CME Group History Timeline

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Timeline History of the CME Group

Early Years[edit]

1848: CBOT creates the world’s first futures exchange, based in Chicago.

1851: CBOT offers earliest of "forward contracts" ever recorded; forward contracts begin to gain popularity among merchants and processors.

1865: CBOT formalizes grain trading with the development of standardized agreements called "futures contracts", world’s first such agreements.

1865: CBOT creates world’s first futures clearing operation when it begins requiring performance bonds, (or margin), to be posted by buyers and sellers in its grain markets.

1870: CBOT develops first octagonal futures trading pit.

1877: Trading in CBOT grain complex (corn, oats and wheat futures) is launched.

1885: To accommodate rapid growth of futures trading, CBOT constructs a new building at LaSalle and Jackson streets, at the time Chicago’s tallest building and first commercial structure with electric lights.

1898: Chicago Butter and Egg Board, predecessor of Chicago Mercantile Exchange, opens in Chicago.

20th Century[edit]

1919: Chicago Butter and Egg Board becomes Chicago Mercantile Exchange.

1926: CBOT founds Board of Trade Clearing Corporation to guarantee its trades.

1961: CME launches first futures contract on frozen, stored meats – frozen pork bellies -- bacon.

1964: CME launches first agricultural futures based on non-storable commodities – live cattle futures.

1968: CBOT begins trading its first non-grain-related commodity, futures on iced broilers (chickens).

1969: CBOT begins trading its first non-grain product, silver futures.

1972: CME launches second[1] financial futures contracts, offering contracts on seven foreign currencies.

1973: CBOT launches first exchange for trading equity options, Chicago Board Options Exchange.

1975: CBOT launches first interest rate futures contract, futures on the Government National Mortgage Association rates (GNMA futures).

1981: CME launches first cash-settled futures contract, Eurodollar futures.

1982: CME launches first successful stock index futures contract, S&P 500 Index futures.

1982: CBOT launches first options on futures contract -- U.S. Treasury bond futures.

1987: CME pioneers electronic futures trading with conceptualization and initial development of CME Globex electronic trading platform.

1992: First electronic futures trades are made on CME Globex platform.

1997: CME develops and launches the first mini-sized, electronic futures contract, E-mini S&P 500 futures, which expands trading past traditional trading floor hours.

1999: CME launches first weather-based futures contracts.

2000 to Present[edit]

2000: CME membership agrees to de-mutualize and become a publicly traded exchange.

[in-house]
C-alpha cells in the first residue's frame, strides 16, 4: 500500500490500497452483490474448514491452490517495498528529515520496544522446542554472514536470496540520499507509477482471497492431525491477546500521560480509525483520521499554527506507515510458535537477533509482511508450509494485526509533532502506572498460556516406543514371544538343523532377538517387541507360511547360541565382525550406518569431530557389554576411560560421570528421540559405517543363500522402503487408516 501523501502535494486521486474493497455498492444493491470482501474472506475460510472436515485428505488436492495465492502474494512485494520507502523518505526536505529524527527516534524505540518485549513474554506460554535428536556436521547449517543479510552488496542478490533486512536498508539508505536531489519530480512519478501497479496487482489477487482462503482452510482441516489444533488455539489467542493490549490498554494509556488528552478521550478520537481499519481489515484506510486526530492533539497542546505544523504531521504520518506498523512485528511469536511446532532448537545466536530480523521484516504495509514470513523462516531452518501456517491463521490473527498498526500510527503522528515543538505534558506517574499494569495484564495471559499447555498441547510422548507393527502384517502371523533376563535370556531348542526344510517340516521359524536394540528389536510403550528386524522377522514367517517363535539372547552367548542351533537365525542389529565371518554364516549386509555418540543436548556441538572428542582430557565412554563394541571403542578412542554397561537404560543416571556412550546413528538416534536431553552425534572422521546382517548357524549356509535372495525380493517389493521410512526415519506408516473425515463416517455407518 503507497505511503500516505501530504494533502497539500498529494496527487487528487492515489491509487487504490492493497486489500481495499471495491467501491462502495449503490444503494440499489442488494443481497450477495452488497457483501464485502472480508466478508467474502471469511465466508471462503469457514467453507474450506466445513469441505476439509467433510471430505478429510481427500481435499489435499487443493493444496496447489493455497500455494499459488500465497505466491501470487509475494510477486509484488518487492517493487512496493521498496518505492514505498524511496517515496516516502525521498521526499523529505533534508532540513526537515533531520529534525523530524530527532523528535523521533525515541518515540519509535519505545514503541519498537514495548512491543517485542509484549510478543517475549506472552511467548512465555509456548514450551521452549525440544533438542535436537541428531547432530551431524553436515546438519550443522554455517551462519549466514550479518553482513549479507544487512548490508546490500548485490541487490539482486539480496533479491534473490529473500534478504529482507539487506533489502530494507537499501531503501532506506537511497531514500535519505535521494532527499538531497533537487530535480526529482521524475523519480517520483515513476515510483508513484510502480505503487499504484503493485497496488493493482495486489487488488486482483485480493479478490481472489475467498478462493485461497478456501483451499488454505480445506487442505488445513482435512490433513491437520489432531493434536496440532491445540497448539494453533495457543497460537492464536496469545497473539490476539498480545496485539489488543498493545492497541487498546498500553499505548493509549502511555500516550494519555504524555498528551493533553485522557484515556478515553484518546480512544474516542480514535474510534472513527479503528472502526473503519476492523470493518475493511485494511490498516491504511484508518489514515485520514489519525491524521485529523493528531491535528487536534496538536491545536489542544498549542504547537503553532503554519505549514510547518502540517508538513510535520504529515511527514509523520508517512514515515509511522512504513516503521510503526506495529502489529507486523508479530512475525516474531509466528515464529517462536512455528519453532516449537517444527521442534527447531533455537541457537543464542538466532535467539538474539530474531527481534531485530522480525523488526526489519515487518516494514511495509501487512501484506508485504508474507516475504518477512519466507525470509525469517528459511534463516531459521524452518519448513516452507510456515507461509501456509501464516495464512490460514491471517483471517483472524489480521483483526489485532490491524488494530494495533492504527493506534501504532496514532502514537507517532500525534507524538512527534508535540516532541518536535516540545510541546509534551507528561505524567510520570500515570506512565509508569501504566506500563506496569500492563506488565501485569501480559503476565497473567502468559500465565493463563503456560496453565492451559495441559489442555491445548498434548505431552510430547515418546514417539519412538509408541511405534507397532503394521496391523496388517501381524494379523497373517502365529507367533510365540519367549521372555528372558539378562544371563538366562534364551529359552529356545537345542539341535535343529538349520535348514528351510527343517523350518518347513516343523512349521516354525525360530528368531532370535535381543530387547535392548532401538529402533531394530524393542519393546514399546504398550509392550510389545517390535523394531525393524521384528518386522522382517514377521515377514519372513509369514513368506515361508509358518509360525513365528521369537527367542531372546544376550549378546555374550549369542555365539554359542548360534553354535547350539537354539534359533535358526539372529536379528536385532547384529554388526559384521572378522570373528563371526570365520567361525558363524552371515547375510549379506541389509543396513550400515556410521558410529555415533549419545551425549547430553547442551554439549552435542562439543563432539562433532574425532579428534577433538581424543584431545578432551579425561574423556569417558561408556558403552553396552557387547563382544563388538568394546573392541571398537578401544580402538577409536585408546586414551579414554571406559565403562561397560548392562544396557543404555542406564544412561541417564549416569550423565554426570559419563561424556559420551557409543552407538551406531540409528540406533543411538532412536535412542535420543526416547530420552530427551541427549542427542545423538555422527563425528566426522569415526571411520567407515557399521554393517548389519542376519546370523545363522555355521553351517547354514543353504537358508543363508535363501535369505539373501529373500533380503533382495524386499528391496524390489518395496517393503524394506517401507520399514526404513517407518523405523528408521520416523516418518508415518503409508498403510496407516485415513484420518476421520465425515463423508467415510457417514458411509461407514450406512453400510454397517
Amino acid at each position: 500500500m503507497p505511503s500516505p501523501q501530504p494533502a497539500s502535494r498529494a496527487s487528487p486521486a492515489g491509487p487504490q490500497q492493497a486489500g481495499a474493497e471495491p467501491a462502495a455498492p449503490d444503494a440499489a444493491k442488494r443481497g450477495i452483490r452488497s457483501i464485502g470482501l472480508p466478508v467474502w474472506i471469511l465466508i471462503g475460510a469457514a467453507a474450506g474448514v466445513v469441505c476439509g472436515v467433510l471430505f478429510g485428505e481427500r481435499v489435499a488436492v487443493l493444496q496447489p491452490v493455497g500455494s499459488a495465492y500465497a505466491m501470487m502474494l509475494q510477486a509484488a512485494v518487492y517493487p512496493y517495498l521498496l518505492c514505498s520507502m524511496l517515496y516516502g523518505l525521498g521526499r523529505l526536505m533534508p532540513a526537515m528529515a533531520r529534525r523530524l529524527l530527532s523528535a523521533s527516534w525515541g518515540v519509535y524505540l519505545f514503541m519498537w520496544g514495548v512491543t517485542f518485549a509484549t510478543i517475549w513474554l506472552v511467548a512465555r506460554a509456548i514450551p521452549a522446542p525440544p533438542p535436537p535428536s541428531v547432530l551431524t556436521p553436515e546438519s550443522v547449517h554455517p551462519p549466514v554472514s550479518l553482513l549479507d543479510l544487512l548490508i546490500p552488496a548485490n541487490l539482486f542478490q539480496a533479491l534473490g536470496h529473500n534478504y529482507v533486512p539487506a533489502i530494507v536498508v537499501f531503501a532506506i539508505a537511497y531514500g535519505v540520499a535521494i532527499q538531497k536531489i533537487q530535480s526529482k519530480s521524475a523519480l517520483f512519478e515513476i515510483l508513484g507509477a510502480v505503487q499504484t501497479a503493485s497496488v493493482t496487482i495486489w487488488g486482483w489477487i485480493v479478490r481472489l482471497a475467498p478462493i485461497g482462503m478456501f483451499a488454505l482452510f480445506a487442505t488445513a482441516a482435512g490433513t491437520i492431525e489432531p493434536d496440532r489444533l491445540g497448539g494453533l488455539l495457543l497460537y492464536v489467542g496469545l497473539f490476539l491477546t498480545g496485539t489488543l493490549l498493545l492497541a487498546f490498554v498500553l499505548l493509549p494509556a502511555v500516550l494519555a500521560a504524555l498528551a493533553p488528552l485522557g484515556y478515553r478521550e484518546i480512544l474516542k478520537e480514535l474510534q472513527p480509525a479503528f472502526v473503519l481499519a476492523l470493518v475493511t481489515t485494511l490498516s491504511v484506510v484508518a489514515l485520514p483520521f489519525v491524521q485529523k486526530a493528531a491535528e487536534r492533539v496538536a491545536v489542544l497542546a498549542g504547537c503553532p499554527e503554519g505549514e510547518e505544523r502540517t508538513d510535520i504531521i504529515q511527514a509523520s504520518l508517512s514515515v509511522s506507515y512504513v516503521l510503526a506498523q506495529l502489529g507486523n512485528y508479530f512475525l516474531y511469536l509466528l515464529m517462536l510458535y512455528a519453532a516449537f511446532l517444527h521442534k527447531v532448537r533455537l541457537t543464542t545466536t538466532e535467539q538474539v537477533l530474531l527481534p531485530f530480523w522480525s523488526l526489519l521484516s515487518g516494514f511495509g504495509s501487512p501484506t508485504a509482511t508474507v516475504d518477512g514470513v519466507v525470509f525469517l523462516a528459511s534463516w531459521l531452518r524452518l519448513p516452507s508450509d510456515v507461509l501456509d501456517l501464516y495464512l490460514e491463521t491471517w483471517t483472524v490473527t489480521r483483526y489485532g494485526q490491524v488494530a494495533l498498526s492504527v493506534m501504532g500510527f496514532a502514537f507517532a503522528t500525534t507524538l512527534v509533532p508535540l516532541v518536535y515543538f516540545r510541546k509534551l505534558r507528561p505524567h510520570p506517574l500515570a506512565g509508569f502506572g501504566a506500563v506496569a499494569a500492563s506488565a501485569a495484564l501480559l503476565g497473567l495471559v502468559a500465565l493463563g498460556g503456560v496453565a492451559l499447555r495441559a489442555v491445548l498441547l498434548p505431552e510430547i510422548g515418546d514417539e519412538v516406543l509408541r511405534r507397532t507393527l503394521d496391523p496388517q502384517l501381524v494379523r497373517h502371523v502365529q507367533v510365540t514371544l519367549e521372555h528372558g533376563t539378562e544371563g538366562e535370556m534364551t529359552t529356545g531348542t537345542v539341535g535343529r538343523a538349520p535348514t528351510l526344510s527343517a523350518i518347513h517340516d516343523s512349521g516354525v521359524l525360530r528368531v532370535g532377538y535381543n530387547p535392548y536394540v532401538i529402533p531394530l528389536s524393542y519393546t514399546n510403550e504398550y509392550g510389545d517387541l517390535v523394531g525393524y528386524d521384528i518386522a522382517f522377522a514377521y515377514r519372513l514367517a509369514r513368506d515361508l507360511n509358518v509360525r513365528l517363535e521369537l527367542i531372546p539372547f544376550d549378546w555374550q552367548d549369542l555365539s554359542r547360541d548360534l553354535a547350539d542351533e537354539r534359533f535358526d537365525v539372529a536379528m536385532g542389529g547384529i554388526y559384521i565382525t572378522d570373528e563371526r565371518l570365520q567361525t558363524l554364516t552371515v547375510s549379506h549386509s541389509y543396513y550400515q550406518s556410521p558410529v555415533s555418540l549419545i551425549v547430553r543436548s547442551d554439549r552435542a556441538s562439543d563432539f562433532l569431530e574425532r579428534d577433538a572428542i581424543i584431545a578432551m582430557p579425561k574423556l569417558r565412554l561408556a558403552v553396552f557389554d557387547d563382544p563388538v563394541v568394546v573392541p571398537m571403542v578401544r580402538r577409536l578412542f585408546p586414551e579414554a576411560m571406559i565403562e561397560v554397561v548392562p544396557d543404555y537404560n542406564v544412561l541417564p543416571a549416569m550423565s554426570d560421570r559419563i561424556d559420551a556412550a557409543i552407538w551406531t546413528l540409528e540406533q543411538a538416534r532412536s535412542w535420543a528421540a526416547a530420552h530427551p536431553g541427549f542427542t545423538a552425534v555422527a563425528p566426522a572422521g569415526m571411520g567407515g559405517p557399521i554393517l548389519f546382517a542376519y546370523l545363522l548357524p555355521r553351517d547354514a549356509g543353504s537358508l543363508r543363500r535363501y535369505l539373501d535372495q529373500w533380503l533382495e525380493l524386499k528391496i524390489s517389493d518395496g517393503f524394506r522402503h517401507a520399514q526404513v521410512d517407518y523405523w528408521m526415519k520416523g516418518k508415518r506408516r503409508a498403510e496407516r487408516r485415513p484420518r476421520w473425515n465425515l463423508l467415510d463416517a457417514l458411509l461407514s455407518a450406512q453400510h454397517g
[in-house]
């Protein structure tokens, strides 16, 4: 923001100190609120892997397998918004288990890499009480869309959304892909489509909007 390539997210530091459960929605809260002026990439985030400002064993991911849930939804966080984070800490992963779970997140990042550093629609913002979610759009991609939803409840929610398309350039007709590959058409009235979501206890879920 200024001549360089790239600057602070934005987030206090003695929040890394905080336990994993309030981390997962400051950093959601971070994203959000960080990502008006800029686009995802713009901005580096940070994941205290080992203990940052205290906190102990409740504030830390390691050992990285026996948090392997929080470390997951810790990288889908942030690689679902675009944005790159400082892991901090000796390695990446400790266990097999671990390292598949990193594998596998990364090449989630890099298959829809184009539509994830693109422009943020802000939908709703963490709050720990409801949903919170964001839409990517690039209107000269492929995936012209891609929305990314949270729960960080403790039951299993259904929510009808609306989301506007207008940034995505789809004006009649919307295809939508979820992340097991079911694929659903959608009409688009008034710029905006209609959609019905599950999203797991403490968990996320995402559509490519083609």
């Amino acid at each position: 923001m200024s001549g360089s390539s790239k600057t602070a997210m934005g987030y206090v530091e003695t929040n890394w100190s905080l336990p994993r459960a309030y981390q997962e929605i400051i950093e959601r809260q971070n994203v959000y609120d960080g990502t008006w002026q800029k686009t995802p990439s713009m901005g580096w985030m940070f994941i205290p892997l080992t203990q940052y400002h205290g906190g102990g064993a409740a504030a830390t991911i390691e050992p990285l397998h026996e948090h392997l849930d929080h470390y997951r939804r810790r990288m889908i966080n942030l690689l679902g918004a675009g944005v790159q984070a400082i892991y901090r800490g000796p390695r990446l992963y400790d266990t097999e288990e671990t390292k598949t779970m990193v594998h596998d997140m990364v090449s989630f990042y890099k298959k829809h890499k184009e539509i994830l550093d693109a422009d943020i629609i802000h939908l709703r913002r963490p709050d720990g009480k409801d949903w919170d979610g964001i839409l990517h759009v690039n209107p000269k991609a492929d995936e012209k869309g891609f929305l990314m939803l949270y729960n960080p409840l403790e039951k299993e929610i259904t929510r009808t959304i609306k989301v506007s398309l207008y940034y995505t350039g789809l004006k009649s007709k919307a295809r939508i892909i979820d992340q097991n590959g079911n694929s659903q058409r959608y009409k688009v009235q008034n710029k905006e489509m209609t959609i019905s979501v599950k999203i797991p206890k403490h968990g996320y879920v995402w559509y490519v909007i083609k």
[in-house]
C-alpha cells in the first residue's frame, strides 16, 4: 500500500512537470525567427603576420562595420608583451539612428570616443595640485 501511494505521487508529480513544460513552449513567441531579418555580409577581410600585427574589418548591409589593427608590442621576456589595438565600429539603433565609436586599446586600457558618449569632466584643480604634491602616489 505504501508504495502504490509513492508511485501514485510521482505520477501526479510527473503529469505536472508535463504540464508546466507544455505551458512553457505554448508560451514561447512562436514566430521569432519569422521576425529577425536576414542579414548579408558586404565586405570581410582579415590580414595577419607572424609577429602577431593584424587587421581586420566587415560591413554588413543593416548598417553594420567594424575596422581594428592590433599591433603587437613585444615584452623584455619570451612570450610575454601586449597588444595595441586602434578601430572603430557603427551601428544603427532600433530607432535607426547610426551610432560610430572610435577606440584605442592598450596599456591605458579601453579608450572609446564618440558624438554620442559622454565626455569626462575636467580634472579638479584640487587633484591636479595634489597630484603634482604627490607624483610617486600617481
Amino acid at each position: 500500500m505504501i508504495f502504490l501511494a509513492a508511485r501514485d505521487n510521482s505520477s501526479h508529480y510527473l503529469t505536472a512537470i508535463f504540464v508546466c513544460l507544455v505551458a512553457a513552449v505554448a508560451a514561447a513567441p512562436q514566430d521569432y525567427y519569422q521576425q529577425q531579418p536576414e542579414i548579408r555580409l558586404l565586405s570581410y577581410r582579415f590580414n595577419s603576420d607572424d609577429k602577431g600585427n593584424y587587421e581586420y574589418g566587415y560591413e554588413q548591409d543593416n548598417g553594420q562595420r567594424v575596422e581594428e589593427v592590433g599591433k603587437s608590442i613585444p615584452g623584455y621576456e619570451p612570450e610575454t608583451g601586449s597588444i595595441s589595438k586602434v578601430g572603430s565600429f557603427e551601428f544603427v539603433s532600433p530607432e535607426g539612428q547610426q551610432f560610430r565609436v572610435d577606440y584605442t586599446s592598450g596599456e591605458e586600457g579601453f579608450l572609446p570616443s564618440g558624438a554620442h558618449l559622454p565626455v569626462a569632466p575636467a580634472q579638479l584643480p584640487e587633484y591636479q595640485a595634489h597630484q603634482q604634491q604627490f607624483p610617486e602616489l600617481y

2002: CME becomes first U.S. exchange to go public; stock is listed on New York Stock Exchange.

2003: CBOT moves clearing of all of its products from independent Board of Trade Clearing Corp., where it has transacted its business since 1926, to CME Clearing to add capital efficiencies for its customers.

2004: CME Globex executes the one billionth contract traded since its June 1992 launch.

2005: CBOT demutualizes and becomes publicly traded company, listed on New York Stock Exchange.

2006: CBOT and CME sign an agreement to merge into a single company pending regulatory and shareholder approval.

2006: CME becomes a listed component of the Standard & Poor's 500.

July 2007: CME and CBOT officially merge to form CME Group, Inc., averting an unfriendly takeover attempt to purchase the CBOT by Intercontinental Exchange announced in March 2007. Though in the end CME won over shareholders, they were forced to spend substantially more than the original purchase price of approximately $8 billion.

August 2008: Acquires the New York Mercantile Exchange (NYMEX), giving CME Group roughly 90 percent of all U.S. futures and adding energy and metals to its lineup of products.

2008: CME Group and BM&FBOVESPA, Latin America’s largest derivatives exchange, launch a partnership to enable worldwide distribution of BM&F products on CME Globex.

2011: CME Group Launches European clearing services via CME Clearing Europe

July 2012: McGraw-Hill, owner of the Standard & Poor's ratings service, announced a joint venture with CME Group called S&P Dow Jones Indices, in which McGraw Hill owns 73 percent of the company, CME Group owns 24.4 percent, and Dow Jones owns 2.6 percent.

December 2012: CME Group completed the acquisition of the Kansas City Board of Trade for $126 million in cash. The deal allows CME Group access to the market for hard red winter wheat, Kansas City's flagship contract.

July 2013: CME Group awarded Derivatives Intelligence's 2013 Global Derivatives Award for Exchange of the Year.[2]

April 2014: CME Group Named 'North America Exchange of the Year' and 'Clearinghouse of the Year' by Global Capital. [3]

March 2016:Duco and CME Group Team Up to Provide Innovative Data Control Service to Member Firms[4]

May:Purdue, CME Group to take monthly 'barometer' of confidence in agricultural economy[5]

November 2016: CME Group CEO Phupinder Gill Announces Retirement; Board Expands Role of Terry Duffy to Chairman and CEO; Appoints Bryan Durkin as President[6]

November 2016: CME Group Announces Sir Tim Berners-Lee as the 2016 Melamed-Arditti Innovation Award Recipient[7]

April 2017: CME Group Announces Record Open Interest of 123 Million Contracts[8]

May 2021: CME Group announces permanent closing of the open-outcry trading pits in Chicago, except for the Eurodollar options pit, which would remain open.[9]